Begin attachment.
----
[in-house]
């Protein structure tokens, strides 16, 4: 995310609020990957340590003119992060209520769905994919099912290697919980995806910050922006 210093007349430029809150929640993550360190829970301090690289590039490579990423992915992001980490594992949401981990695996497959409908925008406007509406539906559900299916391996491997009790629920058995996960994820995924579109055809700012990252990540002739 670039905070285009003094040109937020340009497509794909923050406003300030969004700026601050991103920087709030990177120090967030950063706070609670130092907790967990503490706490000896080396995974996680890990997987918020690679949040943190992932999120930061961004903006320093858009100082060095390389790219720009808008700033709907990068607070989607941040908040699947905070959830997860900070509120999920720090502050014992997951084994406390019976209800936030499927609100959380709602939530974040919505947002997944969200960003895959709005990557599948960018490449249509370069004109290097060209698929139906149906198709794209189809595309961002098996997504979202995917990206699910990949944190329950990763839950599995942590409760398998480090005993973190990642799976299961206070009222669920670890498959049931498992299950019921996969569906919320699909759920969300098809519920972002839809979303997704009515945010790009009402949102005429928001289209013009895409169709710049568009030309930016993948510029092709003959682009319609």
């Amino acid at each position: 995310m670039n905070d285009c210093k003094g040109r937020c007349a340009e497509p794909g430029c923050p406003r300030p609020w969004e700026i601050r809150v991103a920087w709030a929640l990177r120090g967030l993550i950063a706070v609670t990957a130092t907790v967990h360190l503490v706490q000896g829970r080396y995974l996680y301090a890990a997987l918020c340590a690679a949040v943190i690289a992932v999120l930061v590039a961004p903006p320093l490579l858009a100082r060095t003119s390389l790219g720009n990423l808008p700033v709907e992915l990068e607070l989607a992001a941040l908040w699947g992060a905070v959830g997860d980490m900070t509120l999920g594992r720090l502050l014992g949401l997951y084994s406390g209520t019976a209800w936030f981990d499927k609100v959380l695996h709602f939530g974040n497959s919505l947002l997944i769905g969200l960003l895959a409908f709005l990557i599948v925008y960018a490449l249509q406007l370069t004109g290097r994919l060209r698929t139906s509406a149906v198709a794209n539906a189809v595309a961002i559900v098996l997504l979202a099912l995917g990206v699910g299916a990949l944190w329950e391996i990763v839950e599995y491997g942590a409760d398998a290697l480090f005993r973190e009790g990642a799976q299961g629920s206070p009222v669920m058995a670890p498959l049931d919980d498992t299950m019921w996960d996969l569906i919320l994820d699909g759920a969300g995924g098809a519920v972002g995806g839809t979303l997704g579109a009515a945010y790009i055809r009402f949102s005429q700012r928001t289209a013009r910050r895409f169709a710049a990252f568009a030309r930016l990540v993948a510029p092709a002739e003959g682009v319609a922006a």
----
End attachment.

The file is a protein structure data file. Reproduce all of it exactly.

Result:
[in-house]
């Protein structure tokens, strides 16, 4: 995310609020990957340590003119992060209520769905994919099912290697919980995806910050922006 210093007349430029809150929640993550360190829970301090690289590039490579990423992915992001980490594992949401981990695996497959409908925008406007509406539906559900299916391996491997009790629920058995996960994820995924579109055809700012990252990540002739 670039905070285009003094040109937020340009497509794909923050406003300030969004700026601050991103920087709030990177120090967030950063706070609670130092907790967990503490706490000896080396995974996680890990997987918020690679949040943190992932999120930061961004903006320093858009100082060095390389790219720009808008700033709907990068607070989607941040908040699947905070959830997860900070509120999920720090502050014992997951084994406390019976209800936030499927609100959380709602939530974040919505947002997944969200960003895959709005990557599948960018490449249509370069004109290097060209698929139906149906198709794209189809595309961002098996997504979202995917990206699910990949944190329950990763839950599995942590409760398998480090005993973190990642799976299961206070009222669920670890498959049931498992299950019921996969569906919320699909759920969300098809519920972002839809979303997704009515945010790009009402949102005429928001289209013009895409169709710049568009030309930016993948510029092709003959682009319609």
């Amino acid at each position: 995310m670039n905070d285009c210093k003094g040109r937020c007349a340009e497509p794909g430029c923050p406003r300030p609020w969004e700026i601050r809150v991103a920087w709030a929640l990177r120090g967030l993550i950063a706070v609670t990957a130092t907790v967990h360190l503490v706490q000896g829970r080396y995974l996680y301090a890990a997987l918020c340590a690679a949040v943190i690289a992932v999120l930061v590039a961004p903006p320093l490579l858009a100082r060095t003119s390389l790219g720009n990423l808008p700033v709907e992915l990068e607070l989607a992001a941040l908040w699947g992060a905070v959830g997860d980490m900070t509120l999920g594992r720090l502050l014992g949401l997951y084994s406390g209520t019976a209800w936030f981990d499927k609100v959380l695996h709602f939530g974040n497959s919505l947002l997944i769905g969200l960003l895959a409908f709005l990557i599948v925008y960018a490449l249509q406007l370069t004109g290097r994919l060209r698929t139906s509406a149906v198709a794209n539906a189809v595309a961002i559900v098996l997504l979202a099912l995917g990206v699910g299916a990949l944190w329950e391996i990763v839950e599995y491997g942590a409760d398998a290697l480090f005993r973190e009790g990642a799976q299961g629920s206070p009222v669920m058995a670890p498959l049931d919980d498992t299950m019921w996960d996969l569906i919320l994820d699909g759920a969300g995924g098809a519920v972002g995806g839809t979303l997704g579109a009515a945010y790009i055809r009402f949102s005429q700012r928001t289209a013009r910050r895409f169709a710049a990252f568009a030309r930016l990540v993948a510029p092709a002739e003959g682009v319609a922006a």